EMOTIONALLY stunted people everywhere have been reassured that they are under no obligation to tightly grip long lost siblings or thought-to-be-dead friends in a passionate embrace soaked in tears, as directed by the Council of Irish Emotions.
Aware some people have grown fearful of the recent trend towards being emotionally open and sharing feelings, the CIE has instructed the public that the tried and trusted ‘ah sure if it isn’t himself’ is still the perfect way to herald the arrival of someone in the pub or at a family gathering even if it’s the first time you’ve seen them in 40 years.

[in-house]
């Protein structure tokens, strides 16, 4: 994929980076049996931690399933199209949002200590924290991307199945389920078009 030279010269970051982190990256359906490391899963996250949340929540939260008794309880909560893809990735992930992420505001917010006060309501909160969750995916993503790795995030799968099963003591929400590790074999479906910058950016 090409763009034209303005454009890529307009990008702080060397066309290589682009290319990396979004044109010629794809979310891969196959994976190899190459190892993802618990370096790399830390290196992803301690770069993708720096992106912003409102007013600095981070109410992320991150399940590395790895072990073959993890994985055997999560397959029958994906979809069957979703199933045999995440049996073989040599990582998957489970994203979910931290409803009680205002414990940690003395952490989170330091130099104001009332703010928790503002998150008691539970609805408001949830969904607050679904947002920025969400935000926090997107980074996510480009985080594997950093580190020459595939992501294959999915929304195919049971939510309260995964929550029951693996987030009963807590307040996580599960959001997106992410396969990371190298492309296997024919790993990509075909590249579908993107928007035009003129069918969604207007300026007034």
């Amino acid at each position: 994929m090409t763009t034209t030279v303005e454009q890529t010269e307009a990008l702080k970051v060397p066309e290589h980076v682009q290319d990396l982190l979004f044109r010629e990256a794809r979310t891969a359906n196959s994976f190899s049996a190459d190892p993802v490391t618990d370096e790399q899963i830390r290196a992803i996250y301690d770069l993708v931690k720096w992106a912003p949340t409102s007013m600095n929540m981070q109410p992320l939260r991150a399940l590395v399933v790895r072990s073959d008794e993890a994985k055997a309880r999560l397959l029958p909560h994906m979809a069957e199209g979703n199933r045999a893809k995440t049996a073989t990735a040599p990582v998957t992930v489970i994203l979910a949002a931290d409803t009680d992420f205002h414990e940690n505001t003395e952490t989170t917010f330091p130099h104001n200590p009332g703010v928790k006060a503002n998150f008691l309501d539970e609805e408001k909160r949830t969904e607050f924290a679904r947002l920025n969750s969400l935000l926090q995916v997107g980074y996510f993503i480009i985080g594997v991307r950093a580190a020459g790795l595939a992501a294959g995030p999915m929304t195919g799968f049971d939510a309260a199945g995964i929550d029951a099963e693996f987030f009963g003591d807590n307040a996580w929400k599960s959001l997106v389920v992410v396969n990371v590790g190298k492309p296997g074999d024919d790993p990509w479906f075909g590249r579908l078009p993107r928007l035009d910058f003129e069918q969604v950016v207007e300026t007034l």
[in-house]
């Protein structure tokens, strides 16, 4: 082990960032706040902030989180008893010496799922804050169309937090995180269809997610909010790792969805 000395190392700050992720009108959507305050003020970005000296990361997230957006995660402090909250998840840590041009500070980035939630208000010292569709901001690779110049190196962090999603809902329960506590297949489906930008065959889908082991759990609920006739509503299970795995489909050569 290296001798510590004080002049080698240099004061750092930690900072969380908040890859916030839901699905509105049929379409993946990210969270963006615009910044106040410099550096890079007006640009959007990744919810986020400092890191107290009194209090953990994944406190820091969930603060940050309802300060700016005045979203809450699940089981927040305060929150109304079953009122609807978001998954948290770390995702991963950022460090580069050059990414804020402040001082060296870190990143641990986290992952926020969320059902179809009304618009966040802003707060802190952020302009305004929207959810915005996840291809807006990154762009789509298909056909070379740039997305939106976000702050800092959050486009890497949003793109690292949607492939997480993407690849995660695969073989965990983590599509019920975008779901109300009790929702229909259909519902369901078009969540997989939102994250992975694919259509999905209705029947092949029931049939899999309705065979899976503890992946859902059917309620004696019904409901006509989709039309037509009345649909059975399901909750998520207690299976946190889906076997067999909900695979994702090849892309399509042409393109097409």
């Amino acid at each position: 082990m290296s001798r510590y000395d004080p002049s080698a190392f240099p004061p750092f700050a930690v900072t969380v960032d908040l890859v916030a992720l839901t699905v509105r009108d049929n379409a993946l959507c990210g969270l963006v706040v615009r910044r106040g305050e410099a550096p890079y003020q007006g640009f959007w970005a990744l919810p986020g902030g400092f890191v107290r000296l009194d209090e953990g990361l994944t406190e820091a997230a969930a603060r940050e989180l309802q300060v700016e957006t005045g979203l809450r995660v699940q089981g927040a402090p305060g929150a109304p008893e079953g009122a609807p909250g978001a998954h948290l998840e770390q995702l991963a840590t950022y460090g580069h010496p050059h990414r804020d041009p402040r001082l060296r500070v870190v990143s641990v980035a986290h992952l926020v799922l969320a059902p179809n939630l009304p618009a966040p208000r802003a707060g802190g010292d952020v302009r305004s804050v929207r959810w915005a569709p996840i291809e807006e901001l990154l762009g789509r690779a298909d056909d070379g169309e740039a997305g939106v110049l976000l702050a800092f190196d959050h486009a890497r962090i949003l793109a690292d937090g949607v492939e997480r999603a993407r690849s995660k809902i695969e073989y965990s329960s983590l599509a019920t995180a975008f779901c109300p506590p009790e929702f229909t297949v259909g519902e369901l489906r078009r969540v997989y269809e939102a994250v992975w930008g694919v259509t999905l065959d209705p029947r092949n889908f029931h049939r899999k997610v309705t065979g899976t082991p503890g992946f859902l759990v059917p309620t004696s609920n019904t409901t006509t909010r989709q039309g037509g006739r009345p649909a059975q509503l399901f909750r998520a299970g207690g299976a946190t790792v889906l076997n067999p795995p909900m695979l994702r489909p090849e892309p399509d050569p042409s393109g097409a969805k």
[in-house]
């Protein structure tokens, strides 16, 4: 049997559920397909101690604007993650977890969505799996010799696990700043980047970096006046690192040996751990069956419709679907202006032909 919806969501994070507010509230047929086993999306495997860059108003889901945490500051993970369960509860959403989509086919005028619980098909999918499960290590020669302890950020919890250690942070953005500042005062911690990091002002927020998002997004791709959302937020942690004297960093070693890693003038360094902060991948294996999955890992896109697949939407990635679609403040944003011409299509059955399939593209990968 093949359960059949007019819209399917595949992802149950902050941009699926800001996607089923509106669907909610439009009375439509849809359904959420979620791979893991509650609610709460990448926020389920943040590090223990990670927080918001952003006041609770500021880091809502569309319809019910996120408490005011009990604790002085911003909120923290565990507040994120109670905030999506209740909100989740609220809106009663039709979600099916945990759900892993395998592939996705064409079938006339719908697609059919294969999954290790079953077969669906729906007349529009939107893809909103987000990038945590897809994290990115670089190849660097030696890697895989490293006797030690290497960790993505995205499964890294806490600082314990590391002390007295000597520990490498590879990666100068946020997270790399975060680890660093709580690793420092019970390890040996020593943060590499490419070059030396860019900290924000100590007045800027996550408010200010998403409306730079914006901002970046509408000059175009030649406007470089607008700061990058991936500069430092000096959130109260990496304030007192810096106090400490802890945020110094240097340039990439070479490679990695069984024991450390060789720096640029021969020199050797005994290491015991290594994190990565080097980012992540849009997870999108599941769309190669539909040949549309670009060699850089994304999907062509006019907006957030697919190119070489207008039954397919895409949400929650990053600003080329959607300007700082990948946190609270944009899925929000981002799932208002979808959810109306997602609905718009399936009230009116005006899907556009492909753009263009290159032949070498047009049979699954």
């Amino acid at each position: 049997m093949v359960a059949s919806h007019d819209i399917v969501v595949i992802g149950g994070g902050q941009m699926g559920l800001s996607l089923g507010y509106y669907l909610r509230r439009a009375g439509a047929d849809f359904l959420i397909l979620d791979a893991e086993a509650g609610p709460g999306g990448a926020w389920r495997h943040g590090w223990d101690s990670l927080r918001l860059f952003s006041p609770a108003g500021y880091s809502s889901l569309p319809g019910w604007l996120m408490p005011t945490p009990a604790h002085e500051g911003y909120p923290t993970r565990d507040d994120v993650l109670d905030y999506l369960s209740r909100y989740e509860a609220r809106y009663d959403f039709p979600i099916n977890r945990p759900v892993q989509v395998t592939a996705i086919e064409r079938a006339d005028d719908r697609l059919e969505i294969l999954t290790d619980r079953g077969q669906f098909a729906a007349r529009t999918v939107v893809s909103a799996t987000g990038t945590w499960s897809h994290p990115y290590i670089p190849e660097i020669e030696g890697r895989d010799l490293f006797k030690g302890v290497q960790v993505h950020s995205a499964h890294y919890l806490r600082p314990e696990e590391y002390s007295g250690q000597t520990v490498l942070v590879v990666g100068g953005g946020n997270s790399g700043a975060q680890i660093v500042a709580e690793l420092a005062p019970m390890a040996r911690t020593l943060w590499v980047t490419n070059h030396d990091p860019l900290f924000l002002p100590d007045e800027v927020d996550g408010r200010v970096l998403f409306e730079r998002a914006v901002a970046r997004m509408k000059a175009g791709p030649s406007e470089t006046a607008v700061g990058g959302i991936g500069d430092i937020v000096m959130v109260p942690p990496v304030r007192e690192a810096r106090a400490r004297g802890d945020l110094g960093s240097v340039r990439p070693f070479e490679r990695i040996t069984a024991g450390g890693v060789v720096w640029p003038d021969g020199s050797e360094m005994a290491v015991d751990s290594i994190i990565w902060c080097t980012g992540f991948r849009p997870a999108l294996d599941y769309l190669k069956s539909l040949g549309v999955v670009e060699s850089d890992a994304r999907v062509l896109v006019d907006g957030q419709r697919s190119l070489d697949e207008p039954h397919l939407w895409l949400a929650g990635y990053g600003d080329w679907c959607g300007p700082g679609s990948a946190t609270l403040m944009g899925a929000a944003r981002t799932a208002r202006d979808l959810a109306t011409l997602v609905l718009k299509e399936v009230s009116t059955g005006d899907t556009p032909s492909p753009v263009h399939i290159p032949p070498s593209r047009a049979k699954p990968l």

“A ‘the head on your man’, or a ‘who let you in’ also suffices,” head of inarticulation at CIE, Jennifer Hally told WWN.
“Coming straight out with ‘I missed you and you are dearly loved’ isn’t for everyone, so dance around it with ‘sure isn’t it herself/himself/themselves’. It’s still the Mona Lisa of emotional reticence,” added Hally.
The fresh guidance issued by CIE has been warmly received by people who say ’tis himself in place of telling people how much they are valued, appreciated and loved.
“It’s grand, dunno why you’re telling me,” confirmed reluctant to show he cares Cormac Devaney.
“Sure I wouldn’t be putting much stock in that…’emotions’ business anyway. Nothing wrong keeping it to yourself, wouldn’t go broadcasting anything,” added Devaney who’s final words to his father were ’tis himself.
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